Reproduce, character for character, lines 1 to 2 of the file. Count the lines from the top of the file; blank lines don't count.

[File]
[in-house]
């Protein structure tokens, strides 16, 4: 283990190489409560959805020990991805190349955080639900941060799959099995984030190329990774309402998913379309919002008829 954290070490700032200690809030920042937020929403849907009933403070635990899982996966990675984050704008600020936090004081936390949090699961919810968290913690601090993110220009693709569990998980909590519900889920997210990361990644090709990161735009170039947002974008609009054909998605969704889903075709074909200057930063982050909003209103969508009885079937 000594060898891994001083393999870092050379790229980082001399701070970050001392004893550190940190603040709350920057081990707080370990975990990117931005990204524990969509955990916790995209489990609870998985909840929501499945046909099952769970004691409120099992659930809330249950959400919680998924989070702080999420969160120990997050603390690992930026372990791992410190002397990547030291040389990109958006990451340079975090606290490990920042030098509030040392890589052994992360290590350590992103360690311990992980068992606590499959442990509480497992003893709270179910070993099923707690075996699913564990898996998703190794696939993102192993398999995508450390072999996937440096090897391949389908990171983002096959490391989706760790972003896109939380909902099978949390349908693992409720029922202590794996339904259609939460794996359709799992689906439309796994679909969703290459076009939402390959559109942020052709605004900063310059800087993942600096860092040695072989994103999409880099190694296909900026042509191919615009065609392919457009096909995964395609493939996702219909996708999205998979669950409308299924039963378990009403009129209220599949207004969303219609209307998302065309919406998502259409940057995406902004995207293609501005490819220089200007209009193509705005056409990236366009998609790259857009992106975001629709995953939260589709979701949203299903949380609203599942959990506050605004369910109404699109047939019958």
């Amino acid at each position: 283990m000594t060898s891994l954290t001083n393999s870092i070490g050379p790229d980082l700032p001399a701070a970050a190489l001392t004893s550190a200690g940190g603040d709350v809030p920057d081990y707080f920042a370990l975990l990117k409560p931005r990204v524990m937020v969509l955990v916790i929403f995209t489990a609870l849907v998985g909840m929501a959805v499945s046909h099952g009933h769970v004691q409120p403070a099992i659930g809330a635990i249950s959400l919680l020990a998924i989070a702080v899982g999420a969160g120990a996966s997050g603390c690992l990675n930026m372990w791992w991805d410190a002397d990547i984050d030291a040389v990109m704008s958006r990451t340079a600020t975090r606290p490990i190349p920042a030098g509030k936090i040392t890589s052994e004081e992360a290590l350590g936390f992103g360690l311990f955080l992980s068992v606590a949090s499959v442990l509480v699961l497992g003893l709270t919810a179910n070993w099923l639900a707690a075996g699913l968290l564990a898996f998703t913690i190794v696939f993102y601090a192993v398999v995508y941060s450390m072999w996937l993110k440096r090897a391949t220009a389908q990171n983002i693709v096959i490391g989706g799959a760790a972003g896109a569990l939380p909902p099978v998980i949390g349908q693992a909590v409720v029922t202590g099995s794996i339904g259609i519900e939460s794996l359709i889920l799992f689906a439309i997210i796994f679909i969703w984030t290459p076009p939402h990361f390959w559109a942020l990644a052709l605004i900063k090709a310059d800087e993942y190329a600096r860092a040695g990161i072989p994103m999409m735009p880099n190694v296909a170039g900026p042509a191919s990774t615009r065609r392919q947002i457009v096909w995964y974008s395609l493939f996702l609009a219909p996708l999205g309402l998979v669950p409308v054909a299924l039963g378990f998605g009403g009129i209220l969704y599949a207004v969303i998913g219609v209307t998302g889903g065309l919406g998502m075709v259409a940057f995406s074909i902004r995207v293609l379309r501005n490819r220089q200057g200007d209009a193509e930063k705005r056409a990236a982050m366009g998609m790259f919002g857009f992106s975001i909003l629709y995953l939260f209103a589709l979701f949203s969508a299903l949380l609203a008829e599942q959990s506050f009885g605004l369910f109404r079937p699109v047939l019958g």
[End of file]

[in-house]
């Protein structure tokens, strides 16, 4: 283990190489409560959805020990991805190349955080639900941060799959099995984030190329990774309402998913379309919002008829 954290070490700032200690809030920042937020929403849907009933403070635990899982996966990675984050704008600020936090004081936390949090699961919810968290913690601090993110220009693709569990998980909590519900889920997210990361990644090709990161735009170039947002974008609009054909998605969704889903075709074909200057930063982050909003209103969508009885079937 000594060898891994001083393999870092050379790229980082001399701070970050001392004893550190940190603040709350920057081990707080370990975990990117931005990204524990969509955990916790995209489990609870998985909840929501499945046909099952769970004691409120099992659930809330249950959400919680998924989070702080999420969160120990997050603390690992930026372990791992410190002397990547030291040389990109958006990451340079975090606290490990920042030098509030040392890589052994992360290590350590992103360690311990992980068992606590499959442990509480497992003893709270179910070993099923707690075996699913564990898996998703190794696939993102192993398999995508450390072999996937440096090897391949389908990171983002096959490391989706760790972003896109939380909902099978949390349908693992409720029922202590794996339904259609939460794996359709799992689906439309796994679909969703290459076009939402390959559109942020052709605004900063310059800087993942600096860092040695072989994103999409880099190694296909900026042509191919615009065609392919457009096909995964395609493939996702219909996708999205998979669950409308299924039963378990009403009129209220599949207004969303219609209307998302065309919406998502259409940057995406902004995207293609501005490819220089200007209009193509705005056409990236366009998609790259857009992106975001629709995953939260589709979701949203299903949380609203599942959990506050605004369910109404699109047939019958």